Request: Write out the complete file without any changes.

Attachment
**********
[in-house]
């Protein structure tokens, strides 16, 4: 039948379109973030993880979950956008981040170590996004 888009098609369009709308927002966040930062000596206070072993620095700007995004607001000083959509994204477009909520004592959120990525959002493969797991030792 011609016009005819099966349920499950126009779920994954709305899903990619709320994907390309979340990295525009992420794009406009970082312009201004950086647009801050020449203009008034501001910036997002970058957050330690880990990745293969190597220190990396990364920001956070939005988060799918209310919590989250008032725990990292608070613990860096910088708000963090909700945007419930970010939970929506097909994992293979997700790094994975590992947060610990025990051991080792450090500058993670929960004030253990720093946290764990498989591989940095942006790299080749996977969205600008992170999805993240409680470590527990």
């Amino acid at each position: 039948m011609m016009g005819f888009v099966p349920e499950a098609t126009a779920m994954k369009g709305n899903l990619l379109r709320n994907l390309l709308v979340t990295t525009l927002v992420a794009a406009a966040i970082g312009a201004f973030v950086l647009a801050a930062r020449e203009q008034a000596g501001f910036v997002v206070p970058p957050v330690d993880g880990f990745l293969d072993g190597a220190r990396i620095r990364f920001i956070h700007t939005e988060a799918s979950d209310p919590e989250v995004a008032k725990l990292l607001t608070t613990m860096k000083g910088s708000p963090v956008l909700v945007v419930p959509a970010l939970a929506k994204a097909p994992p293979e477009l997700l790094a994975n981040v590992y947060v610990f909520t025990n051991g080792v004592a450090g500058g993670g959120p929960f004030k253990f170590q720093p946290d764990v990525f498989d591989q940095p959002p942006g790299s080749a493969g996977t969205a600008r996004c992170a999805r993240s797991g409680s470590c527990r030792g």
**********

[in-house]
């Protein structure tokens, strides 16, 4: 039948379109973030993880979950956008981040170590996004 888009098609369009709308927002966040930062000596206070072993620095700007995004607001000083959509994204477009909520004592959120990525959002493969797991030792 011609016009005819099966349920499950126009779920994954709305899903990619709320994907390309979340990295525009992420794009406009970082312009201004950086647009801050020449203009008034501001910036997002970058957050330690880990990745293969190597220190990396990364920001956070939005988060799918209310919590989250008032725990990292608070613990860096910088708000963090909700945007419930970010939970929506097909994992293979997700790094994975590992947060610990025990051991080792450090500058993670929960004030253990720093946290764990498989591989940095942006790299080749996977969205600008992170999805993240409680470590527990």
């Amino acid at each position: 039948m011609m016009g005819f888009v099966p349920e499950a098609t126009a779920m994954k369009g709305n899903l990619l379109r709320n994907l390309l709308v979340t990295t525009l927002v992420a794009a406009a966040i970082g312009a201004f973030v950086l647009a801050a930062r020449e203009q008034a000596g501001f910036v997002v206070p970058p957050v330690d993880g880990f990745l293969d072993g190597a220190r990396i620095r990364f920001i956070h700007t939005e988060a799918s979950d209310p919590e989250v995004a008032k725990l990292l607001t608070t613990m860096k000083g910088s708000p963090v956008l909700v945007v419930p959509a970010l939970a929506k994204a097909p994992p293979e477009l997700l790094a994975n981040v590992y947060v610990f909520t025990n051991g080792v004592a450090g500058g993670g959120p929960f004030k253990f170590q720093p946290d764990v990525f498989d591989q940095p959002p942006g790299s080749a493969g996977t969205a600008r996004c992170a999805r993240s797991g409680s470590c527990r030792g």